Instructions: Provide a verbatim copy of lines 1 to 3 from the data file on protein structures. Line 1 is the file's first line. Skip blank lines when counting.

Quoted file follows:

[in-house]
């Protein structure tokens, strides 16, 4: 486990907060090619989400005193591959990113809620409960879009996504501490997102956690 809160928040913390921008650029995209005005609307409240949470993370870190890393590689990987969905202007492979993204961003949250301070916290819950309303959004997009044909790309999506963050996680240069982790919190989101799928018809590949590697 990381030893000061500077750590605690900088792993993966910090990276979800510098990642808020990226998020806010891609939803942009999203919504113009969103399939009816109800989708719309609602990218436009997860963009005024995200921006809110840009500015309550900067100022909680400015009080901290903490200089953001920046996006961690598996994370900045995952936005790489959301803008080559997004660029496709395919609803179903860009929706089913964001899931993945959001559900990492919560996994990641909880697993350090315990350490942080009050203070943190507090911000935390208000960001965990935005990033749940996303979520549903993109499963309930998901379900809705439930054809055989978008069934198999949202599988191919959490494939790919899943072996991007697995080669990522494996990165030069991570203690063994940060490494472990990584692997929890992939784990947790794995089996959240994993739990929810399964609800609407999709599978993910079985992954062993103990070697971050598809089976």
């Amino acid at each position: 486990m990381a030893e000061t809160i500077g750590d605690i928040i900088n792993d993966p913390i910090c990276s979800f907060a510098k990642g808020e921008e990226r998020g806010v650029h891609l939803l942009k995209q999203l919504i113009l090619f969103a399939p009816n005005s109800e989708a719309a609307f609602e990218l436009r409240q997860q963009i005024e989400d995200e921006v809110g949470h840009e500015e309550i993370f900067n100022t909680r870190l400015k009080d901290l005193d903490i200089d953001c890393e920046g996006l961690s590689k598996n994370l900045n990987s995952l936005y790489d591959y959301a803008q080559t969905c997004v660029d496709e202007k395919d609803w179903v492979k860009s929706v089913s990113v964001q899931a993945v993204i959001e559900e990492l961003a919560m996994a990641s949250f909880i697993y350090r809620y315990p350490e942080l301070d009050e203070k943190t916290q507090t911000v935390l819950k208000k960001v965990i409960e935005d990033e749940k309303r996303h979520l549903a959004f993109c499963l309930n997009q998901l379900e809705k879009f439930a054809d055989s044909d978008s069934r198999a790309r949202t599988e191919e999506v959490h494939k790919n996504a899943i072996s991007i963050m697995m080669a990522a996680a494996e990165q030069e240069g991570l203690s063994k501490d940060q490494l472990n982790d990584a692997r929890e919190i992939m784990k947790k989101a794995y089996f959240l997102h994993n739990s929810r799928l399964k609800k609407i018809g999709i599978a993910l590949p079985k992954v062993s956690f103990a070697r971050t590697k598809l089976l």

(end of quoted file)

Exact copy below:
[in-house]
């Protein structure tokens, strides 16, 4: 486990907060090619989400005193591959990113809620409960879009996504501490997102956690 809160928040913390921008650029995209005005609307409240949470993370870190890393590689990987969905202007492979993204961003949250301070916290819950309303959004997009044909790309999506963050996680240069982790919190989101799928018809590949590697 990381030893000061500077750590605690900088792993993966910090990276979800510098990642808020990226998020806010891609939803942009999203919504113009969103399939009816109800989708719309609602990218436009997860963009005024995200921006809110840009500015309550900067100022909680400015009080901290903490200089953001920046996006961690598996994370900045995952936005790489959301803008080559997004660029496709395919609803179903860009929706089913964001899931993945959001559900990492919560996994990641909880697993350090315990350490942080009050203070943190507090911000935390208000960001965990935005990033749940996303979520549903993109499963309930998901379900809705439930054809055989978008069934198999949202599988191919959490494939790919899943072996991007697995080669990522494996990165030069991570203690063994940060490494472990990584692997929890992939784990947790794995089996959240994993739990929810399964609800609407999709599978993910079985992954062993103990070697971050598809089976």
């Amino acid at each position: 486990m990381a030893e000061t809160i500077g750590d605690i928040i900088n792993d993966p913390i910090c990276s979800f907060a510098k990642g808020e921008e990226r998020g806010v650029h891609l939803l942009k995209q999203l919504i113009l090619f969103a399939p009816n005005s109800e989708a719309a609307f609602e990218l436009r409240q997860q963009i005024e989400d995200e921006v809110g949470h840009e500015e309550i993370f900067n100022t909680r870190l400015k009080d901290l005193d903490i200089d953001c890393e920046g996006l961690s590689k598996n994370l900045n990987s995952l936005y790489d591959y959301a803008q080559t969905c997004v660029d496709e202007k395919d609803w179903v492979k860009s929706v089913s990113v964001q899931a993945v993204i959001e559900e990492l961003a919560m996994a990641s949250f909880i697993y350090r809620y315990p350490e942080l301070d009050e203070k943190t916290q507090t911000v935390l819950k208000k960001v965990i409960e935005d990033e749940k309303r996303h979520l549903a959004f993109c499963l309930n997009q998901l379900e809705k879009f439930a054809d055989s044909d978008s069934r198999a790309r949202t599988e191919e999506v959490h494939k790919n996504a899943i072996s991007i963050m697995m080669a990522a996680a494996e990165q030069e240069g991570l203690s063994k501490d940060q490494l472990n982790d990584a692997r929890e919190i992939m784990k947790k989101a794995y089996f959240l997102h994993n739990s929810r799928l399964k609800k609407i018809g999709i599978a993910l590949p079985k992954v062993s956690f103990a070697r971050t590697k598809l089976l």